Environment Canada expects dry conditions to continue, but rain and possibly snow in the long-term forecast

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Environment Canada says rain and perhaps a few snowflakes are on their way to the areas of east-central Saskatchewan most affected by the wildfires, but it is too early to say how much.

Environment and Climate Change Canada meteorologist Sara Hoffman said the models showed a large storm moving north into the United States and into Canada. The majority of this storm will hit Manitoba, but rain and snow could fall in parts of eastern Saskatchewan.

“Some models have no part of Saskatchewan affected by this upcoming system, and other models have a large part of Saskatchewan affected,” Hoffman said in an interview Friday.

“Because there is so much variability in this coming system, I encourage people to keep an eye on the long term forecast and watch out for what’s to come.”

Hoffman said rain and snow are unlikely to arrive until Thursday at the earliest. Residents and forest firefighting crews can expect dry weather to continue at least until Sunday.

Clouds of smoke will continue to hang over northern Saskatchewan. Hoffman expects the winds to continue blowing from the south, which will push plumes of smoke into Pelican Narrows and north.

Smoke will still be present in areas west and south of the fires in east-central Saskatchewan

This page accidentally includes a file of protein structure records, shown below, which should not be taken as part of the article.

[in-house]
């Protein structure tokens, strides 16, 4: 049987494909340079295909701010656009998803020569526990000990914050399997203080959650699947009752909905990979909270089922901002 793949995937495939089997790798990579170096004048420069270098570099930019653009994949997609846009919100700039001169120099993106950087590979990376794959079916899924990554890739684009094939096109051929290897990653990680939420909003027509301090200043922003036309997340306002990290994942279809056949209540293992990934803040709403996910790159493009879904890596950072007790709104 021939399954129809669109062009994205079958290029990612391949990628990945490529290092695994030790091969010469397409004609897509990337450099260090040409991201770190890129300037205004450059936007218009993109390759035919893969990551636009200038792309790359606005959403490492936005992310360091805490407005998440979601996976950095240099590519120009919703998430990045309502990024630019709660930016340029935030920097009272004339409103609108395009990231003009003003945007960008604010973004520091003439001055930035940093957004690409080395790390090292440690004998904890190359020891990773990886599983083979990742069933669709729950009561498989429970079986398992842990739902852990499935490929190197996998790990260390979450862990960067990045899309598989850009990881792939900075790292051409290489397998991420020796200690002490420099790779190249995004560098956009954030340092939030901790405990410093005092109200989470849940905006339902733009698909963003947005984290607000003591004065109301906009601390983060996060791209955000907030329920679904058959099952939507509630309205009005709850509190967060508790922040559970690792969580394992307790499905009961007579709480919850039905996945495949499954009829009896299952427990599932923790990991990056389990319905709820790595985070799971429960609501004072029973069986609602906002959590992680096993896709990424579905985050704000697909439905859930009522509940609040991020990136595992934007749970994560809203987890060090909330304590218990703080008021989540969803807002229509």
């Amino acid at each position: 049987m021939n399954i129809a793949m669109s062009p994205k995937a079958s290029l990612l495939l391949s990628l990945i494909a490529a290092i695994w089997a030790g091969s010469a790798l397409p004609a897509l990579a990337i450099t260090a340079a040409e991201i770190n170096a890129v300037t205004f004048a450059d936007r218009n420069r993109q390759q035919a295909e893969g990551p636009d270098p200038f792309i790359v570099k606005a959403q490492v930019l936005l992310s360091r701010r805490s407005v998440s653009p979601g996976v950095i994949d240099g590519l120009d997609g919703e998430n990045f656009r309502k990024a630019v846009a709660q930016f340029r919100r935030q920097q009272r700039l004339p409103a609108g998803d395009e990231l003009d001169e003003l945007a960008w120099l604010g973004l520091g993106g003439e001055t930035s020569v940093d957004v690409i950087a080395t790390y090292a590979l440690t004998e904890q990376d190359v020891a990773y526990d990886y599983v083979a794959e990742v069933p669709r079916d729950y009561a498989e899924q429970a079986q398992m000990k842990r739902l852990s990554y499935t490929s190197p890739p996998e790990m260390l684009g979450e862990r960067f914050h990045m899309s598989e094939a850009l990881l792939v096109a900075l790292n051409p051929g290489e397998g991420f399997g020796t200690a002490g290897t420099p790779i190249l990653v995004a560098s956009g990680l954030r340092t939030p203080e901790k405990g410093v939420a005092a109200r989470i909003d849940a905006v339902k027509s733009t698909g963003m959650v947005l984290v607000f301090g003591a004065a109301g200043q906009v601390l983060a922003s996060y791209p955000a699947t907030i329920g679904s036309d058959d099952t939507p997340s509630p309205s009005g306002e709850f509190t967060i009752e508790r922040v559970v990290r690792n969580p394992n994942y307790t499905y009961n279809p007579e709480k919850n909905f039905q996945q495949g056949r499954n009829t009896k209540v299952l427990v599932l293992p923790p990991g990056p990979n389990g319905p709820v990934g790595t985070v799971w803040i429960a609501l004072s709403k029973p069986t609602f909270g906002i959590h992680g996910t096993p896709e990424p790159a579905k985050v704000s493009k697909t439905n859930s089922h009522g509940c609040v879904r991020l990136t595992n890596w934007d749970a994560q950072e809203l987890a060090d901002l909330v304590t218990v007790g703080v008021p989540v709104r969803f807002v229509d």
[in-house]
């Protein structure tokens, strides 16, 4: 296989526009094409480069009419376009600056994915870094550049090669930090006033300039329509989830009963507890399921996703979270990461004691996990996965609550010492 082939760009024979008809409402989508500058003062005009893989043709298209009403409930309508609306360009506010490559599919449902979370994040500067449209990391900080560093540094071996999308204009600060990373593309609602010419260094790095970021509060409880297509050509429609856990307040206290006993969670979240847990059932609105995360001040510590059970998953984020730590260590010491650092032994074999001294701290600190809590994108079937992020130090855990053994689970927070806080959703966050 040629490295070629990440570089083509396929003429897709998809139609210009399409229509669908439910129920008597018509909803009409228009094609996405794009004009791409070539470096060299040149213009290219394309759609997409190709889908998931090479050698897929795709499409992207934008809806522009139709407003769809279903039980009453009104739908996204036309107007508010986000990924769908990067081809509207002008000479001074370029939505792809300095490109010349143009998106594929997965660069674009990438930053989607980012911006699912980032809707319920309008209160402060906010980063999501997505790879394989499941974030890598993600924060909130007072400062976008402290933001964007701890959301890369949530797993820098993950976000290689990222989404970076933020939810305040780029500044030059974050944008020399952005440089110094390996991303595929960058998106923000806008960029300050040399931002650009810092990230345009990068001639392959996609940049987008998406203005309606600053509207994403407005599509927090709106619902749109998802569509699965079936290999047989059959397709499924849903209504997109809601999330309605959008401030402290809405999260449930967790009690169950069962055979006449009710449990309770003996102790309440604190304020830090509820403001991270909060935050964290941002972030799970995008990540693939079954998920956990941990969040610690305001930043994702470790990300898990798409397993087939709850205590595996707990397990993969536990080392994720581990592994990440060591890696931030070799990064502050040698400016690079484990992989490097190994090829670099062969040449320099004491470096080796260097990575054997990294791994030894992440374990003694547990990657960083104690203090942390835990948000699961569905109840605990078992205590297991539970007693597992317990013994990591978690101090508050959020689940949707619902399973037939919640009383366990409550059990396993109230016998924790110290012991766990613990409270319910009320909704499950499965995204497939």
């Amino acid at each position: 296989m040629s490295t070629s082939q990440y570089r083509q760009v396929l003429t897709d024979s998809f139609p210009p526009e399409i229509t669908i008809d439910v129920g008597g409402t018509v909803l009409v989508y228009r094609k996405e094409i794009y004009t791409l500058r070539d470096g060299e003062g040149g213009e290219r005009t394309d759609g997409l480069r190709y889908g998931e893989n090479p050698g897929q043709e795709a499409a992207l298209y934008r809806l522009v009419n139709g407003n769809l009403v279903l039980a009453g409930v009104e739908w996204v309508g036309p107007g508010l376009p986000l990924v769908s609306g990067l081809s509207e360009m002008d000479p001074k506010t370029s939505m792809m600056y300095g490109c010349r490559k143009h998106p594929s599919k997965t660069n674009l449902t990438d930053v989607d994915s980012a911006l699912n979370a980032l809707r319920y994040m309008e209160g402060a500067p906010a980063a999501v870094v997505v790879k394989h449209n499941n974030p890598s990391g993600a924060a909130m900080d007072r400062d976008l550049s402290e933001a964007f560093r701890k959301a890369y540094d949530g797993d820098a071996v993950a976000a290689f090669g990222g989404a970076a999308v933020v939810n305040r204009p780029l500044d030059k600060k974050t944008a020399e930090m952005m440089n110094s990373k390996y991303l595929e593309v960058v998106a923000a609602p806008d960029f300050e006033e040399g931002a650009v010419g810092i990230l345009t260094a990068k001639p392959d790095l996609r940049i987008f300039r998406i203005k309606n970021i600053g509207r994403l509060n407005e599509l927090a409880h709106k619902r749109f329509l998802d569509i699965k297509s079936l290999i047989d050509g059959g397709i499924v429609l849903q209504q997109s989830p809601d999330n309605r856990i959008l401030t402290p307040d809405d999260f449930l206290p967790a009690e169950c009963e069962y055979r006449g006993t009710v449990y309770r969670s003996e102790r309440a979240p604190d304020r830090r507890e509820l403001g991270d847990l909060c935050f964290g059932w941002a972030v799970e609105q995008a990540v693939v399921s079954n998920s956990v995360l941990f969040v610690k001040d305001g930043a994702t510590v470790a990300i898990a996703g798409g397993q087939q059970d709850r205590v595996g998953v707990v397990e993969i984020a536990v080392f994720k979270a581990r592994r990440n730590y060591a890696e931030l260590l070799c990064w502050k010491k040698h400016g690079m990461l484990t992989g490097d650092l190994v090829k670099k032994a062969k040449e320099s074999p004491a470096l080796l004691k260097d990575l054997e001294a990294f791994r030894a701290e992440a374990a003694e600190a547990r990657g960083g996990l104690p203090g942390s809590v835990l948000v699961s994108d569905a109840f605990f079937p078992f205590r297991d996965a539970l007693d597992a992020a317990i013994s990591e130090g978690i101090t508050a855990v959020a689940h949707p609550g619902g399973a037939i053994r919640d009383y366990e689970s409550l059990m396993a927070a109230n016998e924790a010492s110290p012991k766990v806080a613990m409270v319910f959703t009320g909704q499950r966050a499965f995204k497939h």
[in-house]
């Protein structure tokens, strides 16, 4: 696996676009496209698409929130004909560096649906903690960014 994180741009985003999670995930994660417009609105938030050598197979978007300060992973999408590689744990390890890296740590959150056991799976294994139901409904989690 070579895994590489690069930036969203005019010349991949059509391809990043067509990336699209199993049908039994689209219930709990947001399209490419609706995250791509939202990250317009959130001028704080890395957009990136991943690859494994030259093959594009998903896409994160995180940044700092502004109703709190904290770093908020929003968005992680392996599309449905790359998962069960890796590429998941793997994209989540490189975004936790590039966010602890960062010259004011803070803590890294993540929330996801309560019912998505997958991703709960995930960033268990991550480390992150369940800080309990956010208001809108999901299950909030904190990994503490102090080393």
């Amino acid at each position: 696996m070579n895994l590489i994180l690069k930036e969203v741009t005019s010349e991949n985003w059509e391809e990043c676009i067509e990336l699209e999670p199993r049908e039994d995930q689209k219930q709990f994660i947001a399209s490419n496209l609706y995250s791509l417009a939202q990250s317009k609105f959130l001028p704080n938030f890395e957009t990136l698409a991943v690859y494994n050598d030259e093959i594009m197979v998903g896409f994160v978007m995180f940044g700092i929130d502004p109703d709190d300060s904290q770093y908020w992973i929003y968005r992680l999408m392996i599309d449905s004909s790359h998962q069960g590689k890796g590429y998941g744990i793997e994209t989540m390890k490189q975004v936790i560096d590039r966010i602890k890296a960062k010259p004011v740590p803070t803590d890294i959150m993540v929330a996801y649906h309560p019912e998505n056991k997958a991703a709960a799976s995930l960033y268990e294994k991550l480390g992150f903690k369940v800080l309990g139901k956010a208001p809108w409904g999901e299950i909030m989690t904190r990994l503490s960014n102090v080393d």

“There are very serious fires and they produce a lot of smoke,” Hoffman said. “We expect the wind to come and keep the thickest of that smoke moving north with the flow.”

By Sunday, Environment Canada expects the smoke to move northeast. Beyond that, Hoffman said it was difficult to predict whether air quality conditions would improve.

“It all depends on how fires behave, what kind of atmosphere and stability there is, and all of those things,” she explained.

The air quality index remained at high risk throughout Friday in Prince Albert. It should fall to moderate risk on Saturday.

Special air quality alerts remain in place for several communities in the north and central east. An Environment Canada alert for Friday said air quality and visibility deteriorated during the evening in La Ronge and South End due to wind pushing smoke farther north.

Warnings were also in effect for Prince Albert, Nipawin, Melfort, Tisdale and surrounding areas. The alert said areas near the fires in the central east could expect poor air quality in the coming days.

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